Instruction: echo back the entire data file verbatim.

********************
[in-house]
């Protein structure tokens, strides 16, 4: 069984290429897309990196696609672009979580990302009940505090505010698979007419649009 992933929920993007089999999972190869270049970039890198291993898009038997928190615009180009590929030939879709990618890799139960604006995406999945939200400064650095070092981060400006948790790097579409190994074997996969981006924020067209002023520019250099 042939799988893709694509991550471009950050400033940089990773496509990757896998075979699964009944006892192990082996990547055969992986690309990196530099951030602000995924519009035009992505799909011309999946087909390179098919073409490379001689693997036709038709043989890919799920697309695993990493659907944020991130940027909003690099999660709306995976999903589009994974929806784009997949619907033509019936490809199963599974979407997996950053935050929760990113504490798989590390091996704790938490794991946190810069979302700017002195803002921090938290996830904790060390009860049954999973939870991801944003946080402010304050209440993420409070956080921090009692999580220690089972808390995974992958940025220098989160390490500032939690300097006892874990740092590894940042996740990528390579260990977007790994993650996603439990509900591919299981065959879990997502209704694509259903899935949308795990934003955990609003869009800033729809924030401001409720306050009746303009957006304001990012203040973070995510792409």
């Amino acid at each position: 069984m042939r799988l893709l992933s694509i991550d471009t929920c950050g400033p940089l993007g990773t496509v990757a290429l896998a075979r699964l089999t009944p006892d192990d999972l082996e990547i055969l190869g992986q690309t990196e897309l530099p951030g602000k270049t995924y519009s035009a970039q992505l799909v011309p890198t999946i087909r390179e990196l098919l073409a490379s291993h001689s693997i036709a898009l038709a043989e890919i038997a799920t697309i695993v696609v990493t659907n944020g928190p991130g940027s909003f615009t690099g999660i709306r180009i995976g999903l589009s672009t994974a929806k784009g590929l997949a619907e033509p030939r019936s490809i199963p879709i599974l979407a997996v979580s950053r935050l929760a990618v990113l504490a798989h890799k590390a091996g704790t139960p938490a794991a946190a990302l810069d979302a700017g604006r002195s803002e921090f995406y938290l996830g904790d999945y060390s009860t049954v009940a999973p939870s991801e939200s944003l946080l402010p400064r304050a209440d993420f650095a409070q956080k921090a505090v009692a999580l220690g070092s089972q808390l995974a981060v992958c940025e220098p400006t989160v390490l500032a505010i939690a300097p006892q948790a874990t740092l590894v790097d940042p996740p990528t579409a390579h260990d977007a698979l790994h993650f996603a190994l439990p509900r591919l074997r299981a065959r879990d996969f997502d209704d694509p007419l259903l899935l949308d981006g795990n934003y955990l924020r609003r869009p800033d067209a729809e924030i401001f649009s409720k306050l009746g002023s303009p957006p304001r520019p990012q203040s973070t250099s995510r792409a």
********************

[in-house]
């Protein structure tokens, strides 16, 4: 069984290429897309990196696609672009979580990302009940505090505010698979007419649009 992933929920993007089999999972190869270049970039890198291993898009038997928190615009180009590929030939879709990618890799139960604006995406999945939200400064650095070092981060400006948790790097579409190994074997996969981006924020067209002023520019250099 042939799988893709694509991550471009950050400033940089990773496509990757896998075979699964009944006892192990082996990547055969992986690309990196530099951030602000995924519009035009992505799909011309999946087909390179098919073409490379001689693997036709038709043989890919799920697309695993990493659907944020991130940027909003690099999660709306995976999903589009994974929806784009997949619907033509019936490809199963599974979407997996950053935050929760990113504490798989590390091996704790938490794991946190810069979302700017002195803002921090938290996830904790060390009860049954999973939870991801944003946080402010304050209440993420409070956080921090009692999580220690089972808390995974992958940025220098989160390490500032939690300097006892874990740092590894940042996740990528390579260990977007790994993650996603439990509900591919299981065959879990997502209704694509259903899935949308795990934003955990609003869009800033729809924030401001409720306050009746303009957006304001990012203040973070995510792409």
């Amino acid at each position: 069984m042939r799988l893709l992933s694509i991550d471009t929920c950050g400033p940089l993007g990773t496509v990757a290429l896998a075979r699964l089999t009944p006892d192990d999972l082996e990547i055969l190869g992986q690309t990196e897309l530099p951030g602000k270049t995924y519009s035009a970039q992505l799909v011309p890198t999946i087909r390179e990196l098919l073409a490379s291993h001689s693997i036709a898009l038709a043989e890919i038997a799920t697309i695993v696609v990493t659907n944020g928190p991130g940027s909003f615009t690099g999660i709306r180009i995976g999903l589009s672009t994974a929806k784009g590929l997949a619907e033509p030939r019936s490809i199963p879709i599974l979407a997996v979580s950053r935050l929760a990618v990113l504490a798989h890799k590390a091996g704790t139960p938490a794991a946190a990302l810069d979302a700017g604006r002195s803002e921090f995406y938290l996830g904790d999945y060390s009860t049954v009940a999973p939870s991801e939200s944003l946080l402010p400064r304050a209440d993420f650095a409070q956080k921090a505090v009692a999580l220690g070092s089972q808390l995974a981060v992958c940025e220098p400006t989160v390490l500032a505010i939690a300097p006892q948790a874990t740092l590894v790097d940042p996740p990528t579409a390579h260990d977007a698979l790994h993650f996603a190994l439990p509900r591919l074997r299981a065959r879990d996969f997502d209704d694509p007419l259903l899935l949308d981006g795990n934003y955990l924020r609003r869009p800033d067209a729809e924030i401001f649009s409720k306050l009746g002023s303009p957006p304001r520019p990012q203040s973070t250099s995510r792409a």